The art deco lobby, with shiny marble floors and elegant pillars, casts the first spell. Then it's the ample high-ceiling apartments that charm prospective tenants. Add to the potion an interesting location--multicultural Adams-Morgan--and one gets a taste of the zesty living available in the Park Plaza apartments, a District landmark.

Like the neighborhood, Park Plaza residents are a mix of all ages, all types. The majority are young professionals and students, but there are also senior citizens who have been living there for decades, and young couples.

Not much ever happened over in Capitol Hill, resident Marcos Hasbun said, so when he moved to Park Plaza a year and a half ago he was happily surprised by the liveliness and ethnic flavor of Adams-Morgan. "My main thing was space, though," he said. "People come here and they are always surprised" by the size of his apartment. "And they are more surprised when I tell them how much I pay," Hasbun said.

It was hard for Maryann McCool, who moved in last August, to find a charming apartment that fit her budget. But her efficiency at Park Plaza is not "like a little box," she said: It has personality. And the apartment's closet, almost as big as a changing room, makes some of her visitors feel jealous.

Park Plaza's construction began toward the end of 1921, which explains the art deco lobby and spacious apartments. A year later the first tenants occupied 229 apartments that then ranged from three to six bedrooms. The eight-story building was originally named the Argonne, after the World War I battle.

Jobi Magana, a resident for three years, and Robert Rosenblatt, who has lived in the building for more than 30 years, have researched the building's past and collaborated on a recent restoration that has brought back the early splendor of Park Plaza's lobby.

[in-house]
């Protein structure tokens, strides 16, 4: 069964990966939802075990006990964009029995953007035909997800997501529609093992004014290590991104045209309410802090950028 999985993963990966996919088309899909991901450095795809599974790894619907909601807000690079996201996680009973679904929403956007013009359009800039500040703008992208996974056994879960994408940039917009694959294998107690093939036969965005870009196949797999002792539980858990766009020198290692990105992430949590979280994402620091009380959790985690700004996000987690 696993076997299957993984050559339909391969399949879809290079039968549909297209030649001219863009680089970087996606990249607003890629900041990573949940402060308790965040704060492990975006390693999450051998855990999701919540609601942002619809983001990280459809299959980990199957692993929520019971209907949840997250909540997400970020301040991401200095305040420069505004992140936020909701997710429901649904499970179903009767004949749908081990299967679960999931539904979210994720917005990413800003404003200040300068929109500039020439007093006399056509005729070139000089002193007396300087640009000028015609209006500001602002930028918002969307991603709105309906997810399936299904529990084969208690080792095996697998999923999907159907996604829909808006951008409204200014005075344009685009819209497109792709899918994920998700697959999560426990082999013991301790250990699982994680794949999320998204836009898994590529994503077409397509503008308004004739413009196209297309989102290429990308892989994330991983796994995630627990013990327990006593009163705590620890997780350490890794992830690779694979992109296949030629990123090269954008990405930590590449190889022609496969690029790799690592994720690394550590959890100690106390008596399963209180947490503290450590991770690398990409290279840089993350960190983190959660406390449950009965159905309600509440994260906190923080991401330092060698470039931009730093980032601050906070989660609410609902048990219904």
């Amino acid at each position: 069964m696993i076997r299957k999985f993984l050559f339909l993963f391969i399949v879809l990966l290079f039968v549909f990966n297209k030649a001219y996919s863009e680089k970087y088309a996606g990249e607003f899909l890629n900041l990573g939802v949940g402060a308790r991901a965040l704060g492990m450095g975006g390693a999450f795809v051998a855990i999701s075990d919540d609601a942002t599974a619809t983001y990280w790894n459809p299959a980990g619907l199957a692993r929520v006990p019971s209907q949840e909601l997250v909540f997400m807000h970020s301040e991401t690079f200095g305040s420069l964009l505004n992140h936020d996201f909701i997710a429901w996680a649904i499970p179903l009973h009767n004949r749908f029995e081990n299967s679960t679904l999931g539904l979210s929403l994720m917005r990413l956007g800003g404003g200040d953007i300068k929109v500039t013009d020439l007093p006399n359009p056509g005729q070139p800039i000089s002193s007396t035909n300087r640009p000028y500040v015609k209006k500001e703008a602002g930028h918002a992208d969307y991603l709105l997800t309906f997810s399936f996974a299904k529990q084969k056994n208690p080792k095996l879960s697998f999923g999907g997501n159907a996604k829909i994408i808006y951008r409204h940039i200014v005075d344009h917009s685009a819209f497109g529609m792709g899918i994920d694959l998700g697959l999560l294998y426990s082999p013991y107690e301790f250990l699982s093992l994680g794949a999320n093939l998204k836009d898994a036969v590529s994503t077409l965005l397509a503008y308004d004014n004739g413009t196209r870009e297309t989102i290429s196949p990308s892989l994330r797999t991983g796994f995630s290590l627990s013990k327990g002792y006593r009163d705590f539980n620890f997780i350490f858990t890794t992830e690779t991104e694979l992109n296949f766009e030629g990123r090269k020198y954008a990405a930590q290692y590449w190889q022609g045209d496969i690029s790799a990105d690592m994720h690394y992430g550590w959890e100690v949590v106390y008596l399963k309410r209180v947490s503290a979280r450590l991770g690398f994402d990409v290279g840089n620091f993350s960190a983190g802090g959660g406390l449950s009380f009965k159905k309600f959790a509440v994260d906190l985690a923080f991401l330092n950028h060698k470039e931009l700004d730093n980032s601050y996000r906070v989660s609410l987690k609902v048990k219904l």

Magana and Rosenblatt's 1920s and 1930s newspaper clips testify to the glory of the old days at the Argonne--before the area started deteriorating. But by 1962, the building had been emptied, its apartments broken up into today's 276 units. New owners--"modernizers"--around that time plastered over the lobby's pillars, coated the downstairs walls with wallpaper and hid the marble floor with carpeting. The sweeping changes of the 1960s affected even the building's name: Telephone books from 1965 to 1967 just list "apartments" for 1629 Columbia Rd., Magana's research shows. Not until 1968 did the directory identify the site as Park Plaza apartments.

Park Plaza changed hands once again, in 1975, when Howard and Maxine Bernstein saw potential in the area and bought the building.

A family-owned business founded in 1968 and based in Bethesda, the Bernsteins' H & M Enterprises manages 15 other buildings in the area. H & M owner Craig Bernstein, the Bernsteins' son, calls Park Plaza the company's flagship.

"What sets us apart from all other apartments in the area is that we have a wonderful group of employees," Bernstein said. "There is definitely a family atmosphere."